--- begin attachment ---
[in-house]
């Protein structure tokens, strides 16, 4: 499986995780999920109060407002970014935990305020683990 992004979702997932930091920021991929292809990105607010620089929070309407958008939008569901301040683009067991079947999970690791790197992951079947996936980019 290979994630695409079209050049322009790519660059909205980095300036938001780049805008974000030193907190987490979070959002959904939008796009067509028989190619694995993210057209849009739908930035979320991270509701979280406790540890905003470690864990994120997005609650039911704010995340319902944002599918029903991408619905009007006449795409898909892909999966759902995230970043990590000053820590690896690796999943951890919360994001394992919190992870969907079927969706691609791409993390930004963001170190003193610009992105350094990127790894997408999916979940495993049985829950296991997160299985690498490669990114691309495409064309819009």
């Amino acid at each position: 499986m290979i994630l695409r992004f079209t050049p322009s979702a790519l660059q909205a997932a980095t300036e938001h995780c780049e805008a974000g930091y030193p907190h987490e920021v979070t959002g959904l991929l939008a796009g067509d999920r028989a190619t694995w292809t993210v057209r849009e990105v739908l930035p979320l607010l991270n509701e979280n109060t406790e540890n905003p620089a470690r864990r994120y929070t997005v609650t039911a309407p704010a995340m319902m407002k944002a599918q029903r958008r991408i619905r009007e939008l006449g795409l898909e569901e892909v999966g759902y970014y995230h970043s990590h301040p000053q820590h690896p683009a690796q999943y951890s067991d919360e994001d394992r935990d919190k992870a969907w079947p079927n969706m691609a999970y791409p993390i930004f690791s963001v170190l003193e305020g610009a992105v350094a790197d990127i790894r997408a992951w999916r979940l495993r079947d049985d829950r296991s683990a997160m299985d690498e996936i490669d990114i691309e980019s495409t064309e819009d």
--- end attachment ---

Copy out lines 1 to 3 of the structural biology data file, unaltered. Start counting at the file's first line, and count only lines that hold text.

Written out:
[in-house]
């Protein structure tokens, strides 16, 4: 499986995780999920109060407002970014935990305020683990 992004979702997932930091920021991929292809990105607010620089929070309407958008939008569901301040683009067991079947999970690791790197992951079947996936980019 290979994630695409079209050049322009790519660059909205980095300036938001780049805008974000030193907190987490979070959002959904939008796009067509028989190619694995993210057209849009739908930035979320991270509701979280406790540890905003470690864990994120997005609650039911704010995340319902944002599918029903991408619905009007006449795409898909892909999966759902995230970043990590000053820590690896690796999943951890919360994001394992919190992870969907079927969706691609791409993390930004963001170190003193610009992105350094990127790894997408999916979940495993049985829950296991997160299985690498490669990114691309495409064309819009």
């Amino acid at each position: 499986m290979i994630l695409r992004f079209t050049p322009s979702a790519l660059q909205a997932a980095t300036e938001h995780c780049e805008a974000g930091y030193p907190h987490e920021v979070t959002g959904l991929l939008a796009g067509d999920r028989a190619t694995w292809t993210v057209r849009e990105v739908l930035p979320l607010l991270n509701e979280n109060t406790e540890n905003p620089a470690r864990r994120y929070t997005v609650t039911a309407p704010a995340m319902m407002k944002a599918q029903r958008r991408i619905r009007e939008l006449g795409l898909e569901e892909v999966g759902y970014y995230h970043s990590h301040p000053q820590h690896p683009a690796q999943y951890s067991d919360e994001d394992r935990d919190k992870a969907w079947p079927n969706m691609a999970y791409p993390i930004f690791s963001v170190l003193e305020g610009a992105v350094a790197d990127i790894r997408a992951w999916r979940l495993r079947d049985d829950r296991s683990a997160m299985d690498e996936i490669d990114i691309e980019s495409t064309e819009d």